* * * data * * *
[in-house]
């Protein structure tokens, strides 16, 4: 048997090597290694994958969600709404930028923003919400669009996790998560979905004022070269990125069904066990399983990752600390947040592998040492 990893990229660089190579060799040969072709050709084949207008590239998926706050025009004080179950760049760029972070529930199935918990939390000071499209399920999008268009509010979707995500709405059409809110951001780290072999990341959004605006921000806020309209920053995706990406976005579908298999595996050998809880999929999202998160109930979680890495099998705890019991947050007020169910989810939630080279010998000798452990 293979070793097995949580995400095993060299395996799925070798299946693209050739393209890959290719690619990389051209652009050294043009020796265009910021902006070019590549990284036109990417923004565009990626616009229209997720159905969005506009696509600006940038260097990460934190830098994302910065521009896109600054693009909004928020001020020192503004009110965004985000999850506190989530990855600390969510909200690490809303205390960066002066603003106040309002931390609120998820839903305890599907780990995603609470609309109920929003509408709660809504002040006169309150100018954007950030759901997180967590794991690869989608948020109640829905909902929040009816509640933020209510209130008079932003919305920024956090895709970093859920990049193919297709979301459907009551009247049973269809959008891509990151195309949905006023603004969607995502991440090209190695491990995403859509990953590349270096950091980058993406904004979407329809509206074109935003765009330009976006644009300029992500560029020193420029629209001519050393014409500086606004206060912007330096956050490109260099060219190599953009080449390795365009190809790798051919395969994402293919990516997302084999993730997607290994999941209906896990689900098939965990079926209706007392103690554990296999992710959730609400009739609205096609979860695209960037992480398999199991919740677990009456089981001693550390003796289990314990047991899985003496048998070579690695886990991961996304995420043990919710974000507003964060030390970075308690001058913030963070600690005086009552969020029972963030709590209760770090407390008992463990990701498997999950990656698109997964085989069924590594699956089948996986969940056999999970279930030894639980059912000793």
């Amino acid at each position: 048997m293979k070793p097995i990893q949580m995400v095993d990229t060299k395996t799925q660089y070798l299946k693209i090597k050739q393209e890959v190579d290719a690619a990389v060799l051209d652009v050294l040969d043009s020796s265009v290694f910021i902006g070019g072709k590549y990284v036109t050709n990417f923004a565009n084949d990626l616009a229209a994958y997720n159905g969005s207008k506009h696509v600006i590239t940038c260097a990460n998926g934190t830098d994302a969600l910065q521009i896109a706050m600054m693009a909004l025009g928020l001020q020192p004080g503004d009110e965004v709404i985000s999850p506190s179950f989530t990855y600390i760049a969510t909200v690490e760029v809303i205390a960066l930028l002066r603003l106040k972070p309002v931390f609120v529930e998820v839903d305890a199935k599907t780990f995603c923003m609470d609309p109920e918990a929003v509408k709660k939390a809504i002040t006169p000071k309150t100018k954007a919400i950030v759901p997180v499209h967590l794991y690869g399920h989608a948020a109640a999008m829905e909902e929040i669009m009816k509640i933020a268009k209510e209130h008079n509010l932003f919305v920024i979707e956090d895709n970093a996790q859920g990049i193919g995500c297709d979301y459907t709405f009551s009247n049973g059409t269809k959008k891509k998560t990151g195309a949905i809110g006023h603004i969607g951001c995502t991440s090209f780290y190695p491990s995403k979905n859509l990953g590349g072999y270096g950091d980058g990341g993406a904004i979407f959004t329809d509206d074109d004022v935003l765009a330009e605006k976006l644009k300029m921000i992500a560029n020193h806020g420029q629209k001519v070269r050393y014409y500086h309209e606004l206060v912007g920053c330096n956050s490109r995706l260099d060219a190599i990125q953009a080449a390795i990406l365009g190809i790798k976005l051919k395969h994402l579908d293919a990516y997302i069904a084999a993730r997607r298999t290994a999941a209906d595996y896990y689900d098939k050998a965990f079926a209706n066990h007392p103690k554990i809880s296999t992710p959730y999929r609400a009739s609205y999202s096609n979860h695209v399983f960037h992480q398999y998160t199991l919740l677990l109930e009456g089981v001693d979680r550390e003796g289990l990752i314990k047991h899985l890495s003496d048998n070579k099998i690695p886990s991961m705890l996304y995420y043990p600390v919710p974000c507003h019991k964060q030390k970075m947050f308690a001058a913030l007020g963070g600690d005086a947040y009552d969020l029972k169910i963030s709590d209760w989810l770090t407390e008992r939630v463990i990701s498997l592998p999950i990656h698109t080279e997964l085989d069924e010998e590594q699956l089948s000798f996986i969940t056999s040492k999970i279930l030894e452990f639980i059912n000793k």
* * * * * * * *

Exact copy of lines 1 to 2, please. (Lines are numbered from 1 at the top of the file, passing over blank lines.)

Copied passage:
[in-house]
């Protein structure tokens, strides 16, 4: 048997090597290694994958969600709404930028923003919400669009996790998560979905004022070269990125069904066990399983990752600390947040592998040492 990893990229660089190579060799040969072709050709084949207008590239998926706050025009004080179950760049760029972070529930199935918990939390000071499209399920999008268009509010979707995500709405059409809110951001780290072999990341959004605006921000806020309209920053995706990406976005579908298999595996050998809880999929999202998160109930979680890495099998705890019991947050007020169910989810939630080279010998000798452990 293979070793097995949580995400095993060299395996799925070798299946693209050739393209890959290719690619990389051209652009050294043009020796265009910021902006070019590549990284036109990417923004565009990626616009229209997720159905969005506009696509600006940038260097990460934190830098994302910065521009896109600054693009909004928020001020020192503004009110965004985000999850506190989530990855600390969510909200690490809303205390960066002066603003106040309002931390609120998820839903305890599907780990995603609470609309109920929003509408709660809504002040006169309150100018954007950030759901997180967590794991690869989608948020109640829905909902929040009816509640933020209510209130008079932003919305920024956090895709970093859920990049193919297709979301459907009551009247049973269809959008891509990151195309949905006023603004969607995502991440090209190695491990995403859509990953590349270096950091980058993406904004979407329809509206074109935003765009330009976006644009300029992500560029020193420029629209001519050393014409500086606004206060912007330096956050490109260099060219190599953009080449390795365009190809790798051919395969994402293919990516997302084999993730997607290994999941209906896990689900098939965990079926209706007392103690554990296999992710959730609400009739609205096609979860695209960037992480398999199991919740677990009456089981001693550390003796289990314990047991899985003496048998070579690695886990991961996304995420043990919710974000507003964060030390970075308690001058913030963070600690005086009552969020029972963030709590209760770090407390008992463990990701498997999950990656698109997964085989069924590594699956089948996986969940056999999970279930030894639980059912000793």